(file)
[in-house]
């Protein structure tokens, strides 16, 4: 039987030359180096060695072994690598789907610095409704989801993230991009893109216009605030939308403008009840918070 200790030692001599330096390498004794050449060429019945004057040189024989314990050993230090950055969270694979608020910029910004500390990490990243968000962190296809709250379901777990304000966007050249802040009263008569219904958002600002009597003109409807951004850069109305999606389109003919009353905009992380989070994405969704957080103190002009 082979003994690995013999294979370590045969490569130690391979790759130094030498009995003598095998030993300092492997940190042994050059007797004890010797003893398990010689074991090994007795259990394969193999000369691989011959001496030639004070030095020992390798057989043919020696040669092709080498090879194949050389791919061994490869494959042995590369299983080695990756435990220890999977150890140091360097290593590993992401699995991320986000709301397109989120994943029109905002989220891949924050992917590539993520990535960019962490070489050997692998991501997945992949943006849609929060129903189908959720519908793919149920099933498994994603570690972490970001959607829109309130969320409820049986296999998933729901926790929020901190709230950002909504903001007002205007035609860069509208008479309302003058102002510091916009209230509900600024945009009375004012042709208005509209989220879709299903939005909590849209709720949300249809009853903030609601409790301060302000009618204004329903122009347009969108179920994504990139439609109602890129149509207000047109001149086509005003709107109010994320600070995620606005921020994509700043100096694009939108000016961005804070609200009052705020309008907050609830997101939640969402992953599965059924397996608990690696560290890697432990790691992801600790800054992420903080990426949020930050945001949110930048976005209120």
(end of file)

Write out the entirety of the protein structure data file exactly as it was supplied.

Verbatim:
[in-house]
């Protein structure tokens, strides 16, 4: 039987030359180096060695072994690598789907610095409704989801993230991009893109216009605030939308403008009840918070 200790030692001599330096390498004794050449060429019945004057040189024989314990050993230090950055969270694979608020910029910004500390990490990243968000962190296809709250379901777990304000966007050249802040009263008569219904958002600002009597003109409807951004850069109305999606389109003919009353905009992380989070994405969704957080103190002009 082979003994690995013999294979370590045969490569130690391979790759130094030498009995003598095998030993300092492997940190042994050059007797004890010797003893398990010689074991090994007795259990394969193999000369691989011959001496030639004070030095020992390798057989043919020696040669092709080498090879194949050389791919061994490869494959042995590369299983080695990756435990220890999977150890140091360097290593590993992401699995991320986000709301397109989120994943029109905002989220891949924050992917590539993520990535960019962490070489050997692998991501997945992949943006849609929060129903189908959720519908793919149920099933498994994603570690972490970001959607829109309130969320409820049986296999998933729901926790929020901190709230950002909504903001007002205007035609860069509208008479309302003058102002510091916009209230509900600024945009009375004012042709208005509209989220879709299903939005909590849209709720949300249809009853903030609601409790301060302000009618204004329903122009347009969108179920994504990139439609109602890129149509207000047109001149086509005003709107109010994320600070995620606005921020994509700043100096694009939108000016961005804070609200009052705020309008907050609830997101939640969402992953599965059924397996608990690696560290890697432990790691992801600790800054992420903080990426949020930050945001949110930048976005209120």